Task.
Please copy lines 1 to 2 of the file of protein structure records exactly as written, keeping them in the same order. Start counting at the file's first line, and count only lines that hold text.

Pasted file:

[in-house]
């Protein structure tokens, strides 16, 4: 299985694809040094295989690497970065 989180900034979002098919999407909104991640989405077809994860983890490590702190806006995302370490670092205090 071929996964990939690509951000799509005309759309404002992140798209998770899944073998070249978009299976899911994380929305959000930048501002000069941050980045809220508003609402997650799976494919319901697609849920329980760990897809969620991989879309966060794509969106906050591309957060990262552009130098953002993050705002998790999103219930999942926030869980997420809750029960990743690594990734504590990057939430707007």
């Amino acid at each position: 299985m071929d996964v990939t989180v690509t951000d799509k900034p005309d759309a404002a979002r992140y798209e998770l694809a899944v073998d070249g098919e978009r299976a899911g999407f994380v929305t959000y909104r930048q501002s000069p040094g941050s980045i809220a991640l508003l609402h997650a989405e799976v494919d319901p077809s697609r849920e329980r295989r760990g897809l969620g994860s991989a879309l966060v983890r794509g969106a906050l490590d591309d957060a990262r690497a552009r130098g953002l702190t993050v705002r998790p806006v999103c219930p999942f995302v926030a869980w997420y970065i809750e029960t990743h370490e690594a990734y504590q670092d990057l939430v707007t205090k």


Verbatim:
[in-house]
């Protein structure tokens, strides 16, 4: 299985694809040094295989690497970065 989180900034979002098919999407909104991640989405077809994860983890490590702190806006995302370490670092205090 071929996964990939690509951000799509005309759309404002992140798209998770899944073998070249978009299976899911994380929305959000930048501002000069941050980045809220508003609402997650799976494919319901697609849920329980760990897809969620991989879309966060794509969106906050591309957060990262552009130098953002993050705002998790999103219930999942926030869980997420809750029960990743690594990734504590990057939430707007």